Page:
- Many people are living from savings or spending from savings. This can’t go on forever.
When we change the timeline from 6 months to 4-5 years, we change the way we think about the problem.
Now I’m pretty confident that when a vaccine is proven to be safe that there will be a fight amongst countries to get their populations inoculated as quickly as possible and to get a hold of the large quantities of the vaccine for them will be a real challenge with a lot of trade tactics and blocking occurring. Unfortunately, this means that the first world, rich countries will likely be the first in perhaps 1-2 years from now, if we’re lucky.
Therefore, as we think about this next phase of the pandemic, going for a year or two, we’re likely to see more of the following:
- Large second waves as people’s tolerance decrease, complacency increases and northern hemisphere winters reduce Vitamin D in populations and increase COVID-19 spread.
- The duality of increased pressure on Governments from different parties to both stop and maintain stimulus, and increased concerns over escalating unsustainable Government debt.
- Transitions from employees paid by Government stimulus, to unemployment programs, again as pressure on Governments increase.
- Increased entrepreneurship and gig economy workers.
Transition to self-employed
This week the latest Australian unemployment figures were released, and the media was stating “The unemployment rate unexpectedly fell to 6.8 per cent in August from 7.5 per cent the previous month, fuelling optimism that Australia may have passed the worst of the pandemic recession.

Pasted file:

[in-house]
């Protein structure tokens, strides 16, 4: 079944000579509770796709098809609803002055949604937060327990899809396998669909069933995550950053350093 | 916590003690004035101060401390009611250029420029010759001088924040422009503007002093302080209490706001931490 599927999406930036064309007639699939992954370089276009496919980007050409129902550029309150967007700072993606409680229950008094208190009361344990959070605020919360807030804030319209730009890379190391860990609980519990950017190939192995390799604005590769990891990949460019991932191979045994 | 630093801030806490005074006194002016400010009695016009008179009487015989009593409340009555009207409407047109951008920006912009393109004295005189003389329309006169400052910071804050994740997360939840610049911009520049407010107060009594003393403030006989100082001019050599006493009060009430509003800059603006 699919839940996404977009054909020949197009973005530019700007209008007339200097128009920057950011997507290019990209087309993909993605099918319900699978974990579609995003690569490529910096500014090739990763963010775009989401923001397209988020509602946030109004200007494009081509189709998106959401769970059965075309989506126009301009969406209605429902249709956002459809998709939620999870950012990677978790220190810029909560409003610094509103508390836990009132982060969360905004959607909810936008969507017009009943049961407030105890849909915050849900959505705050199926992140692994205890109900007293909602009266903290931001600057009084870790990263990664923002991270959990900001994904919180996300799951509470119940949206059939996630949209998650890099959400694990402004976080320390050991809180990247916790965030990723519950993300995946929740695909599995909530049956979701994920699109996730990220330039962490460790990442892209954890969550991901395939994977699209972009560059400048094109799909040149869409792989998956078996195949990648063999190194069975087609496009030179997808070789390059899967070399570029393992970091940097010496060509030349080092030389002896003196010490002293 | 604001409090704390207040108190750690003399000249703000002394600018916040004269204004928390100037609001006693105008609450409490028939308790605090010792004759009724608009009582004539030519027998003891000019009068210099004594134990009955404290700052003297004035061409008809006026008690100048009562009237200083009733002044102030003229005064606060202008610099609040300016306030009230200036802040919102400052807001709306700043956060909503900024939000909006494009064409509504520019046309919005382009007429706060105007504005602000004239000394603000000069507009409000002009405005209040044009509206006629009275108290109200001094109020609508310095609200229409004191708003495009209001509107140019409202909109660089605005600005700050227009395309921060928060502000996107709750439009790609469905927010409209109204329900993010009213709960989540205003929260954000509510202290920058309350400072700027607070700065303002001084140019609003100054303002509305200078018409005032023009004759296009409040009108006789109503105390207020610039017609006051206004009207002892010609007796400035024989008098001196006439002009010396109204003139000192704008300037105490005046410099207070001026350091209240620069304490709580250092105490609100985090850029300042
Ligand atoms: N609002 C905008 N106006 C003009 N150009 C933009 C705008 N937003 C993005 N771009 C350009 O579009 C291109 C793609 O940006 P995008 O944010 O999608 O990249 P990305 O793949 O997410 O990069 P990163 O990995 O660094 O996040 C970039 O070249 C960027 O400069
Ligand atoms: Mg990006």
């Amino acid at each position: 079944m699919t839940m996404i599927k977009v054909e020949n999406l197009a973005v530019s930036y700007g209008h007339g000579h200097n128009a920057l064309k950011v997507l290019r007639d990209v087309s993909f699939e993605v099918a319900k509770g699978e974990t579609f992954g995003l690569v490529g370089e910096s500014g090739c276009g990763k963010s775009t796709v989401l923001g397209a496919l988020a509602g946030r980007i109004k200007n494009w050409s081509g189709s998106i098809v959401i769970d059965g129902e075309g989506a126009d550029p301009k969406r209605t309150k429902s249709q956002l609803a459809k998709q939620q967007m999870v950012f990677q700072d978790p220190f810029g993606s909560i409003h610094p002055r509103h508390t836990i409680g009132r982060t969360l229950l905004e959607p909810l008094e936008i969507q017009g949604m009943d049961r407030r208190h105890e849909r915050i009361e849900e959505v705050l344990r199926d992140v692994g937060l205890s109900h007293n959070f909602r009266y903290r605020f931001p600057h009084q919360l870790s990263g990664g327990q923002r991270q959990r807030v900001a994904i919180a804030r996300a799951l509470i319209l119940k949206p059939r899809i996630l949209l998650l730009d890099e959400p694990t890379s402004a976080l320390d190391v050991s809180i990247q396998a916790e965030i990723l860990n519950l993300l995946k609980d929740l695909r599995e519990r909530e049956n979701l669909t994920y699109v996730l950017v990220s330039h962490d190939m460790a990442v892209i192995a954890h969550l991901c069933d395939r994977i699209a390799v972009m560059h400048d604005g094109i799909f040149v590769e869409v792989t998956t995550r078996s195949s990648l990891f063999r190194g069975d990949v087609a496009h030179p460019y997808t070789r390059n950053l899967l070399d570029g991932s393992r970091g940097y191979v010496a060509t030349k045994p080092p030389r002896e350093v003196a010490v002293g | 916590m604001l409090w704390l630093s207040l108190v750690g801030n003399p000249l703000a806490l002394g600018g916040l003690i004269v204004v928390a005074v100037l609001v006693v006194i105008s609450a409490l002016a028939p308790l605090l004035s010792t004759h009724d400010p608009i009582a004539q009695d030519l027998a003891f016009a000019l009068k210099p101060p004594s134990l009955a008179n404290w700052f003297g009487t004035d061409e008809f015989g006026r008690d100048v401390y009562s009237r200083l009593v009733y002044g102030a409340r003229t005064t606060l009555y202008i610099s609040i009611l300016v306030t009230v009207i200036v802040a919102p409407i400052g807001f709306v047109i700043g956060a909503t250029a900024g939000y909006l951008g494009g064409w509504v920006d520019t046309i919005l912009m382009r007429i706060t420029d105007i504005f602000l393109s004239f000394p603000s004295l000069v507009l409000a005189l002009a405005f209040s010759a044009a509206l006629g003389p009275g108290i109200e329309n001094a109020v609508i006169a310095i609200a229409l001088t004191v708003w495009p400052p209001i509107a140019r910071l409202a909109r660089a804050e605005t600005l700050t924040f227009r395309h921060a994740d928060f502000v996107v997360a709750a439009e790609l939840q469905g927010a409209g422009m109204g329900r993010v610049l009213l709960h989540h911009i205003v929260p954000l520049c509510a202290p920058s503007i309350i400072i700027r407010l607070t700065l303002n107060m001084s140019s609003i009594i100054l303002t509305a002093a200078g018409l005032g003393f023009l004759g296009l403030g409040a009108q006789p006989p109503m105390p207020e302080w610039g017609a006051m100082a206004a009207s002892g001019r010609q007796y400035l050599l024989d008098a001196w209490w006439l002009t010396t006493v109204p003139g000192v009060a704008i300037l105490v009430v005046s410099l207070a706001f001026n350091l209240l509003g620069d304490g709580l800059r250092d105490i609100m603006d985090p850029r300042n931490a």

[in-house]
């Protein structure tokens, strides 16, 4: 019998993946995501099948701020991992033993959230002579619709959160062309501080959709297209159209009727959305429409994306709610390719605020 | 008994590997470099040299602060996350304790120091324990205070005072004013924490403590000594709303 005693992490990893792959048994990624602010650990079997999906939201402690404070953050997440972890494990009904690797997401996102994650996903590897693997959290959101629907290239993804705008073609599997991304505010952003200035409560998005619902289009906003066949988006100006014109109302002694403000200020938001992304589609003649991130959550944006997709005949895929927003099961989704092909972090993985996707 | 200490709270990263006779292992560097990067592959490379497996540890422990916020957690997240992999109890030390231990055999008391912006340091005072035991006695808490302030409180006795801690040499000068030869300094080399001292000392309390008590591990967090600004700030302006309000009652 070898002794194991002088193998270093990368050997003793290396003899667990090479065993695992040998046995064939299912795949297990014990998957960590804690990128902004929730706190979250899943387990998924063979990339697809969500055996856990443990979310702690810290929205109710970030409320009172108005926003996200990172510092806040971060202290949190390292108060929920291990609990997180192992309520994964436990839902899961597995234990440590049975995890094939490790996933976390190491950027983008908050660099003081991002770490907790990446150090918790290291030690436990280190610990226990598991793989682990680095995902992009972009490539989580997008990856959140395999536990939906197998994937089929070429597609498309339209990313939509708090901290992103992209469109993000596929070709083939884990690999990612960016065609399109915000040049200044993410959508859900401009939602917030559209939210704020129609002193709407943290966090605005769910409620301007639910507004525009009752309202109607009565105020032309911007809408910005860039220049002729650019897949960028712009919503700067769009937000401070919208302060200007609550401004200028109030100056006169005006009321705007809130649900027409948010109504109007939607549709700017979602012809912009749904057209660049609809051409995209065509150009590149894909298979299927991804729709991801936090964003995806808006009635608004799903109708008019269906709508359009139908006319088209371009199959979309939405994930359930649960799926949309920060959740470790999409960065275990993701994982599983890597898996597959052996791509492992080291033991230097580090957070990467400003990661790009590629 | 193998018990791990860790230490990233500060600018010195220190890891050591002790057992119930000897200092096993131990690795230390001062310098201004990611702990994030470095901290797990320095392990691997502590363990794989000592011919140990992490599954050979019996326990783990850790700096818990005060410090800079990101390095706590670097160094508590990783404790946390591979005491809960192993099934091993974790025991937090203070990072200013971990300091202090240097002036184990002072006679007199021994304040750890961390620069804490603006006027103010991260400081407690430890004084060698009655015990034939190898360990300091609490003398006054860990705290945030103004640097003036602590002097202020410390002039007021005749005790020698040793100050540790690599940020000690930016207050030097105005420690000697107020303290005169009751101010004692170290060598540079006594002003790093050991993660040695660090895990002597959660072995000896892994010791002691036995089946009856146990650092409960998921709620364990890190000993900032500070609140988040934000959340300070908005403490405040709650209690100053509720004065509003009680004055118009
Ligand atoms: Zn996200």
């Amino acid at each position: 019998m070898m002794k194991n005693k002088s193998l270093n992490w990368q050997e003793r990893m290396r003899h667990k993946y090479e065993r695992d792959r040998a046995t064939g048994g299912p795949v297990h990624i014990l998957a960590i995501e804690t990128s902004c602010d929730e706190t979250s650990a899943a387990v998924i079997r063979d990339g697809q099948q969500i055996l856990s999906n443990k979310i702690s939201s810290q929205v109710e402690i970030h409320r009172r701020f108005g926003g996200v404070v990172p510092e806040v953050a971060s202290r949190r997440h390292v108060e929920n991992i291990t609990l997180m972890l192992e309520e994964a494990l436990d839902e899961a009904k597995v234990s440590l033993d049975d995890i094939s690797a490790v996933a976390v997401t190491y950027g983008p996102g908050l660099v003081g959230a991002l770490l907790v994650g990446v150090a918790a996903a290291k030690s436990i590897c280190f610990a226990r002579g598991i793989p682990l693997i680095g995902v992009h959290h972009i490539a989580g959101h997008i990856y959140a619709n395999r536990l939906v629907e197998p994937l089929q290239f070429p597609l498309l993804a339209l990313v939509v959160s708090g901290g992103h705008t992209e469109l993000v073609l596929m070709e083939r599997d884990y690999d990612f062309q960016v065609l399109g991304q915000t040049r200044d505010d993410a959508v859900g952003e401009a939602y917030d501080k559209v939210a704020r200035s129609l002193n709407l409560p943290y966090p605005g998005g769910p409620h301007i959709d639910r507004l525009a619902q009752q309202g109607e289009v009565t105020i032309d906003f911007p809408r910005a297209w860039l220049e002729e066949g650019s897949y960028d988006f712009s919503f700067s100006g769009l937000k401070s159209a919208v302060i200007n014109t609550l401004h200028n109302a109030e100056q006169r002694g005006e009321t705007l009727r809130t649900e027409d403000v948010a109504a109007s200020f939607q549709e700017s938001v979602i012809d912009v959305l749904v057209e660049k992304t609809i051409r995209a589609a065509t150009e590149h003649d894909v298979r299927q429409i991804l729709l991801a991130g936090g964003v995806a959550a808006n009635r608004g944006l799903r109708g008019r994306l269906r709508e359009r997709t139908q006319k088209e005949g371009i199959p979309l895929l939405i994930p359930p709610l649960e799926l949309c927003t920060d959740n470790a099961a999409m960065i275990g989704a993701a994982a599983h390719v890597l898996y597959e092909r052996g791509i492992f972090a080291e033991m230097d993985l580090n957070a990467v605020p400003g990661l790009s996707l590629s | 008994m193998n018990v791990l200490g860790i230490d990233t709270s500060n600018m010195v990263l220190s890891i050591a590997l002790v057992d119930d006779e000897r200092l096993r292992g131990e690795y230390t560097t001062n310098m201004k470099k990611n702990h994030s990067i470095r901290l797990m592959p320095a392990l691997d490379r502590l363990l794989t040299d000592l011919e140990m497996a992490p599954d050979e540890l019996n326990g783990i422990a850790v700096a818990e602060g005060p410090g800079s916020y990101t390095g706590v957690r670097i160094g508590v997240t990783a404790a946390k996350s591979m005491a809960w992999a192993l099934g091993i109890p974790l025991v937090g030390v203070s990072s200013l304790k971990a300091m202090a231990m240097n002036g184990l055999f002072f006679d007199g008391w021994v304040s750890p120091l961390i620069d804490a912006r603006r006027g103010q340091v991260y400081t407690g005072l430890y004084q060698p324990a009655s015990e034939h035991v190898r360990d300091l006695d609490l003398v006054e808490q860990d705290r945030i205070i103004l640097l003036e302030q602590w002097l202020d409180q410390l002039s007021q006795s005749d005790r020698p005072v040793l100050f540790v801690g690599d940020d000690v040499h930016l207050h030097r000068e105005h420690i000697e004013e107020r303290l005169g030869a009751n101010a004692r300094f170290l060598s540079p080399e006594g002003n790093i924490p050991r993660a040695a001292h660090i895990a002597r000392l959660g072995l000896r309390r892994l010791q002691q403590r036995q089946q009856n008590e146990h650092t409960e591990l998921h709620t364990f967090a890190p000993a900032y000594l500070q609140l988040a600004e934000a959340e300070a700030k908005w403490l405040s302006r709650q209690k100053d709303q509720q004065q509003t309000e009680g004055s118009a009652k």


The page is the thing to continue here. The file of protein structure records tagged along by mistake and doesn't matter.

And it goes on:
”Yet buried amongst the surprisingly good jobs figures was a graph that spoke to perhaps the real story. Almost all the increase in employment was for the self-employed. So perhaps people who have lost their jobs from affected industries are starting new businesses, or perhaps joining the gig-economy.
The civility dam is beginning to leak
If there’s one way to bring a group of people together, it’s a common enemy. When you start a new business with a business partner there is an antagonist to your story. A common enemy you both can work together to beat – not failing in starting a sustainable business. Yet once the business is sustainable often the common enemy, the protagonist fades away and the time for differences and arguments appears. I think that in Australia over the past month the common enemy in Coronavirus has faded, and the civility that we saw in society 4-5 months ago, and the enemy we were so proud to see people working together to overcome, has faded away, like cracks appearing in a dam wall, letting ever more water begin to slip through. What’s interesting is that it seems to be across the board. One always expects the crackpot radio show host or extremist podcaster to have wild shouty views, attacking everyone they can. But I seem to have noticed some everyday leaders, in distinguished positions attacking and provoking on both social media and the general media. I don’t offer an opinion on what they are attacking about, I subscribe to science first. But I just make note that in the past month or so the social discourse has turned quite nasty for some, in a way I don’t think I’ve seen before.